Desert Pet Grooming, in Cathedral City at Vista Chino and Landau Boulevard, offers everything you need in a quality pet groomer—without the silliness and added cost of massaging the human companion’s ego. The functional shop is spic and span, and all the grooming is done out in the open. The groomers we’ve tried there have all been great, but Brenda in particular will treat your furry friends like her own.

—Jeff Clarkson


Best Great (but Unpretentious) New Restaurant

Justin Eat and Drink

We like this restaurant on Highway 111 in Cathedral City for the very reason that it’s unpretentious. The Coachella Valley can always use more restaurants like this—serving tasty, interesting food, at reasonable prices, in a simple but hip atmosphere.

This place doesn’t go over the top like some of the restaurants geared toward tourists here in the valley. It’s just a casual, contemporary setting where one can enjoy a relaxed dinner. The portions aren’t huge, but they’re price-appropriate, and while the menu is not extensive, everything we’ve ordered has been delicious.

Although the service is sometimes slow, it’s always friendly—and the food is definitely worth the wait. Now that the restaurant is becoming more popular, reservations are recommended. Justin, the owner/chef, may even pop out and greet you at your table.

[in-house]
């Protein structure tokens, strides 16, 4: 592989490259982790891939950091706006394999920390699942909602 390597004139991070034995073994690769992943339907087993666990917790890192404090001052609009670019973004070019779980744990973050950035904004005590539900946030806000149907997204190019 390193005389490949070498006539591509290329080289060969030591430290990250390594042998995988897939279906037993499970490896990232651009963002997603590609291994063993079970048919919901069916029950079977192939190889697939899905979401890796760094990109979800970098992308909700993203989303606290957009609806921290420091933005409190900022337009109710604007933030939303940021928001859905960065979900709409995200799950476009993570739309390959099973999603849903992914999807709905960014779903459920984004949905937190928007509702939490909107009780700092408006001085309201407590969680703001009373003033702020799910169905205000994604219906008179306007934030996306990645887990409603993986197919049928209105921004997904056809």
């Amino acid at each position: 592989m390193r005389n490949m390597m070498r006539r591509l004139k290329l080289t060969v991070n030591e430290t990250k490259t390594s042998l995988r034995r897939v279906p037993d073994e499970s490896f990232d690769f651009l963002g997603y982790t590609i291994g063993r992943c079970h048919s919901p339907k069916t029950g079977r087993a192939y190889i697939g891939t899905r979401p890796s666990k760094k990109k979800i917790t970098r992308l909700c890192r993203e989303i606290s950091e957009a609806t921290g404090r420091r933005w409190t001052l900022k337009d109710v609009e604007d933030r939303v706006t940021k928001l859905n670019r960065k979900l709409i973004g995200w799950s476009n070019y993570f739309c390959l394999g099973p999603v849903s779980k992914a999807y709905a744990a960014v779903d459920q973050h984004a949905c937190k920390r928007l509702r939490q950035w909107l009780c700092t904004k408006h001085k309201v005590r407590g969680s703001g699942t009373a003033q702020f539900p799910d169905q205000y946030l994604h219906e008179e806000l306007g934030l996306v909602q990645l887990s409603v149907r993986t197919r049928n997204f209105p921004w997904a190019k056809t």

—Jeff Clarkson; photo courtesy of Justin Facebook page


Best Local Restaurants (on a National Scale)

TKB Bakery and Deli

Shabu Shabu Zen and Sake Bar

It’s simple math: If there’s a list of, say, 100 top places to eat in the United States, that means the average state will be home to two places on the list. Right? Right.

That means if, say, a not-huge community like the Coachella Valley by itself were home to two places on the list, that would be freaking amazing. Right? Right!

Well, that’s exactly what happened in the case of Yelp’s 2017 list of the Top 100 Places to Eat for 2017. Rancho Mirage’s Shabu Shabu Zen and Sake Bar, long an Independent staff favorite, was No. 78 on the crowd-source review website—an amazing accomplishment. However, what Indio’s TKB Bakery and Deli has accomplished is even more fantastic: It came in at No. 5 on the list—making the Top 5 for the third straight year, something no other restaurant in the whole country has done.

TKB and Shabu Shabu Zen prove that despite some deficiencies, the Coachella Valley dining scene has much to be proud of.

—Jimmy Boegle


Best Quail

Rio Azul Mexican Bar and Grill

I grew up eating quail—not all the time, or even regularly, but often enough that I knew what to expect whenever one of these gorgeous but silly small birds wound up on my dinner plate.

Well … at least I thought I knew what to expect.

That all changed the first time I enjoyed the codorniz estilo Ernesto at Rio Azul Mexican Bar and Grill in downtown Palm Springs. The grilled quail with sautéed tomatoes, potatoes, Anaheim peppers, garlic, green onions and cilantro is very, very good by itself. However, when it’s paired with Chef Ernesto’s diablo cream salsa, which is served on the side … well, let’s just say that none of the quail dishes I had while growing up were anywhere near this good.

A plate of codorniz estilo Ernesto, paired with a Rio Azul house margarita, is about as close as one can get to culinary nirvana here in the Coachella Valley, as far as I am concerned. My mouth is watering just thinking about it.

—Jimmy Boegle


Best Prime Rib

TRIO Restaurant

TRIO is one of my favorite restaurants—but the place used to frustrate the heck out of me.